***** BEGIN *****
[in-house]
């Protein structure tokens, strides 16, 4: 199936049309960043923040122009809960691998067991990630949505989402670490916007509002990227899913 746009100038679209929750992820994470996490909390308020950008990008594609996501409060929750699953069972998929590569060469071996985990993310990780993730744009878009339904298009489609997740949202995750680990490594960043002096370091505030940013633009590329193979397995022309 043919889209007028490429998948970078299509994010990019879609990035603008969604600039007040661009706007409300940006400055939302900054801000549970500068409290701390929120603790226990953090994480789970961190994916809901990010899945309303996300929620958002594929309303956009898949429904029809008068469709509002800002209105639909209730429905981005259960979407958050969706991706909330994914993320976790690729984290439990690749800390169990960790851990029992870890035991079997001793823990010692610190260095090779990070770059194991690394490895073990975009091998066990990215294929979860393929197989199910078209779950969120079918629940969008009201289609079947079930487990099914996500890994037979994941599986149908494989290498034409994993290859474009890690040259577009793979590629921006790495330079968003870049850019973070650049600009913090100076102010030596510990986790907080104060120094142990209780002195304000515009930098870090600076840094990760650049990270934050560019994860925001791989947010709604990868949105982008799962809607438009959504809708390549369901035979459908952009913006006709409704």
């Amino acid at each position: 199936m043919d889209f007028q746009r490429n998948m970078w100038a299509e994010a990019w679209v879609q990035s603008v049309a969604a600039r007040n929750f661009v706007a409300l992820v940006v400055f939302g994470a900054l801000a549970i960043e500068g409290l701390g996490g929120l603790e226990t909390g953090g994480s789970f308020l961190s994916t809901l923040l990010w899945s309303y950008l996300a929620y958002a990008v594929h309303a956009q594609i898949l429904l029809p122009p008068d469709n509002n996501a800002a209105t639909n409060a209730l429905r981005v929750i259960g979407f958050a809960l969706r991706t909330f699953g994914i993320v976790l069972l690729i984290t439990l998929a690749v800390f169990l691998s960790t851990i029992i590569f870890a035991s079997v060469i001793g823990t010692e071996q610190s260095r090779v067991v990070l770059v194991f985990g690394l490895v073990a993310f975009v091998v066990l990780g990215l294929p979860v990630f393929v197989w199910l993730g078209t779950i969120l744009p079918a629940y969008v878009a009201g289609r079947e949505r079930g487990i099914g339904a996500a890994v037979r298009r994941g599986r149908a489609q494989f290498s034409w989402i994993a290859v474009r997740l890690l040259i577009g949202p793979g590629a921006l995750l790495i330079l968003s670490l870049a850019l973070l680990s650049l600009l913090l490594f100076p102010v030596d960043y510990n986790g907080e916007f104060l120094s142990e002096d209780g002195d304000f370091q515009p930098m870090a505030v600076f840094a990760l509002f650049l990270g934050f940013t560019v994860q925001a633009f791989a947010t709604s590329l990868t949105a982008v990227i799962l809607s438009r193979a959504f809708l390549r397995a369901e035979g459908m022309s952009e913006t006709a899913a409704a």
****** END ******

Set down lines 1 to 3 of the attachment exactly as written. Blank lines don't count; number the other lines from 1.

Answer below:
[in-house]
């Protein structure tokens, strides 16, 4: 199936049309960043923040122009809960691998067991990630949505989402670490916007509002990227899913 746009100038679209929750992820994470996490909390308020950008990008594609996501409060929750699953069972998929590569060469071996985990993310990780993730744009878009339904298009489609997740949202995750680990490594960043002096370091505030940013633009590329193979397995022309 043919889209007028490429998948970078299509994010990019879609990035603008969604600039007040661009706007409300940006400055939302900054801000549970500068409290701390929120603790226990953090994480789970961190994916809901990010899945309303996300929620958002594929309303956009898949429904029809008068469709509002800002209105639909209730429905981005259960979407958050969706991706909330994914993320976790690729984290439990690749800390169990960790851990029992870890035991079997001793823990010692610190260095090779990070770059194991690394490895073990975009091998066990990215294929979860393929197989199910078209779950969120079918629940969008009201289609079947079930487990099914996500890994037979994941599986149908494989290498034409994993290859474009890690040259577009793979590629921006790495330079968003870049850019973070650049600009913090100076102010030596510990986790907080104060120094142990209780002195304000515009930098870090600076840094990760650049990270934050560019994860925001791989947010709604990868949105982008799962809607438009959504809708390549369901035979459908952009913006006709409704």
């Amino acid at each position: 199936m043919d889209f007028q746009r490429n998948m970078w100038a299509e994010a990019w679209v879609q990035s603008v049309a969604a600039r007040n929750f661009v706007a409300l992820v940006v400055f939302g994470a900054l801000a549970i960043e500068g409290l701390g996490g929120l603790e226990t909390g953090g994480s789970f308020l961190s994916t809901l923040l990010w899945s309303y950008l996300a929620y958002a990008v594929h309303a956009q594609i898949l429904l029809p122009p008068d469709n509002n996501a800002a209105t639909n409060a209730l429905r981005v929750i259960g979407f958050a809960l969706r991706t909330f699953g994914i993320v976790l069972l690729i984290t439990l998929a690749v800390f169990l691998s960790t851990i029992i590569f870890a035991s079997v060469i001793g823990t010692e071996q610190s260095r090779v067991v990070l770059v194991f985990g690394l490895v073990a993310f975009v091998v066990l990780g990215l294929p979860v990630f393929v197989w199910l993730g078209t779950i969120l744009p079918a629940y969008v878009a009201g289609r079947e949505r079930g487990i099914g339904a996500a890994v037979r298009r994941g599986r149908a489609q494989f290498s034409w989402i994993a290859v474009r997740l890690l040259i577009g949202p793979g590629a921006l995750l790495i330079l968003s670490l870049a850019l973070l680990s650049l600009l913090l490594f100076p102010v030596d960043y510990n986790g907080e916007f104060l120094s142990e002096d209780g002195d304000f370091q515009p930098m870090a505030v600076f840094a990760l509002f650049l990270g934050f940013t560019v994860q925001a633009f791989a947010t709604s590329l990868t949105a982008v990227i799962l809607s438009r193979a959504f809708l390549r397995a369901e035979g459908m022309s952009e913006t006709a899913a409704a």